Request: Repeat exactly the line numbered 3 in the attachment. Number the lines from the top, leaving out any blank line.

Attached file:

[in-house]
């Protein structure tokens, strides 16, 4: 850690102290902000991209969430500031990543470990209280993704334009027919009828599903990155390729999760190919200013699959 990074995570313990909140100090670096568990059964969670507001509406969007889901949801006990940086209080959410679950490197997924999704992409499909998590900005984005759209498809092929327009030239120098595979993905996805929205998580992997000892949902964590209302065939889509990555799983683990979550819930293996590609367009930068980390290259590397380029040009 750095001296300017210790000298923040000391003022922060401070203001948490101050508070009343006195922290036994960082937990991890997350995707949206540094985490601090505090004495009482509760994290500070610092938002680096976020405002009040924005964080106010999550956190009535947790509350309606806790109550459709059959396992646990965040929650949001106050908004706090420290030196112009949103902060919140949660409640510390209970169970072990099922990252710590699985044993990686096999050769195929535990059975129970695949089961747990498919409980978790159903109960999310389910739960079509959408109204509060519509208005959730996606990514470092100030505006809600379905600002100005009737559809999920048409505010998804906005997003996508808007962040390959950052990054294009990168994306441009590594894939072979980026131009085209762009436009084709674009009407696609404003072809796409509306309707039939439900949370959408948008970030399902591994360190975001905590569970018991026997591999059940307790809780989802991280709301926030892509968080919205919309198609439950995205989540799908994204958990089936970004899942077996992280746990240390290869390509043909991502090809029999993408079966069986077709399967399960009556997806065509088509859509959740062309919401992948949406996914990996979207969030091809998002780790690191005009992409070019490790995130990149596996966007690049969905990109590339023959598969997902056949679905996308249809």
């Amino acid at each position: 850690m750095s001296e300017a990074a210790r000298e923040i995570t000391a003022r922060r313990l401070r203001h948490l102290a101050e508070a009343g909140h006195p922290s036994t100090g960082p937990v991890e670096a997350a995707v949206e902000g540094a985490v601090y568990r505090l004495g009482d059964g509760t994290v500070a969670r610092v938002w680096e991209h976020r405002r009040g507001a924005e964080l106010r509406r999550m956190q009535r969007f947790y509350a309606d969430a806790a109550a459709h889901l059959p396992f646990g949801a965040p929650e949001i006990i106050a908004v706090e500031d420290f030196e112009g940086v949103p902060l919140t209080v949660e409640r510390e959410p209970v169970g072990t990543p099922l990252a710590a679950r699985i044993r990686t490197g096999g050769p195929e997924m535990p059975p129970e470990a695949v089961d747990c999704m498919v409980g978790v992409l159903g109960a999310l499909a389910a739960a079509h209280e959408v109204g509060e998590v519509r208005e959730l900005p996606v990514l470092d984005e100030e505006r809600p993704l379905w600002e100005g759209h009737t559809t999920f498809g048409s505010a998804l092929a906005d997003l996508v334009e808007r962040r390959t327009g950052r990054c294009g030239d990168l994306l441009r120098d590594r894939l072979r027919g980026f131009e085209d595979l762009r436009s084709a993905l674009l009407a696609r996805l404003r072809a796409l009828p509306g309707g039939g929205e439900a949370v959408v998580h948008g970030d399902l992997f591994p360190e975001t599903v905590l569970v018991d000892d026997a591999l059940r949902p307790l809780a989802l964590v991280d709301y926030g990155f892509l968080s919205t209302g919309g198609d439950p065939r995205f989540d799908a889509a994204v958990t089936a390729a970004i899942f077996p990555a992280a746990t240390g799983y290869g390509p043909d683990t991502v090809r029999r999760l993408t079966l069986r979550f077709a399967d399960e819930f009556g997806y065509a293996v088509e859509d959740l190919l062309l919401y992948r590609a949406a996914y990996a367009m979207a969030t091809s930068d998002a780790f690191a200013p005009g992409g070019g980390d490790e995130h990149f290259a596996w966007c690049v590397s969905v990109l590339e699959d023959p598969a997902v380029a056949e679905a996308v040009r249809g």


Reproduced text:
């Amino acid at each position: 850690m750095s001296e300017a990074a210790r000298e923040i995570t000391a003022r922060r313990l401070r203001h948490l102290a101050e508070a009343g909140h006195p922290s036994t100090g960082p937990v991890e670096a997350a995707v949206e902000g540094a985490v601090y568990r505090l004495g009482d059964g509760t994290v500070a969670r610092v938002w680096e991209h976020r405002r009040g507001a924005e964080l106010r509406r999550m956190q009535r969007f947790y509350a309606d969430a806790a109550a459709h889901l059959p396992f646990g949801a965040p929650e949001i006990i106050a908004v706090e500031d420290f030196e112009g940086v949103p902060l919140t209080v949660e409640r510390e959410p209970v169970g072990t990543p099922l990252a710590a679950r699985i044993r990686t490197g096999g050769p195929e997924m535990p059975p129970e470990a695949v089961d747990c999704m498919v409980g978790v992409l159903g109960a999310l499909a389910a739960a079509h209280e959408v109204g509060e998590v519509r208005e959730l900005p996606v990514l470092d984005e100030e505006r809600p993704l379905w600002e100005g759209h009737t559809t999920f498809g048409s505010a998804l092929a906005d997003l996508v334009e808007r962040r390959t327009g950052r990054c294009g030239d990168l994306l441009r120098d590594r894939l072979r027919g980026f131009e085209d595979l762009r436009s084709a993905l674009l009407a696609r996805l404003r072809a796409l009828p509306g309707g039939g929205e439900a949370v959408v998580h948008g970030d399902l992997f591994p360190e975001t599903v905590l569970v018991d000892d026997a591999l059940r949902p307790l809780a989802l964590v991280d709301y926030g990155f892509l968080s919205t209302g919309g198609d439950p065939r995205f989540d799908a889509a994204v958990t089936a390729a970004i899942f077996p990555a992280a746990t240390g799983y290869g390509p043909d683990t991502v090809r029999r999760l993408t079966l069986r979550f077709a399967d399960e819930f009556g997806y065509a293996v088509e859509d959740l190919l062309l919401y992948r590609a949406a996914y990996a367009m979207a969030t091809s930068d998002a780790f690191a200013p005009g992409g070019g980390d490790e995130h990149f290259a596996w966007c690049v590397s969905v990109l590339e699959d023959p598969a997902v380029a056949e679905a996308v040009r249809g």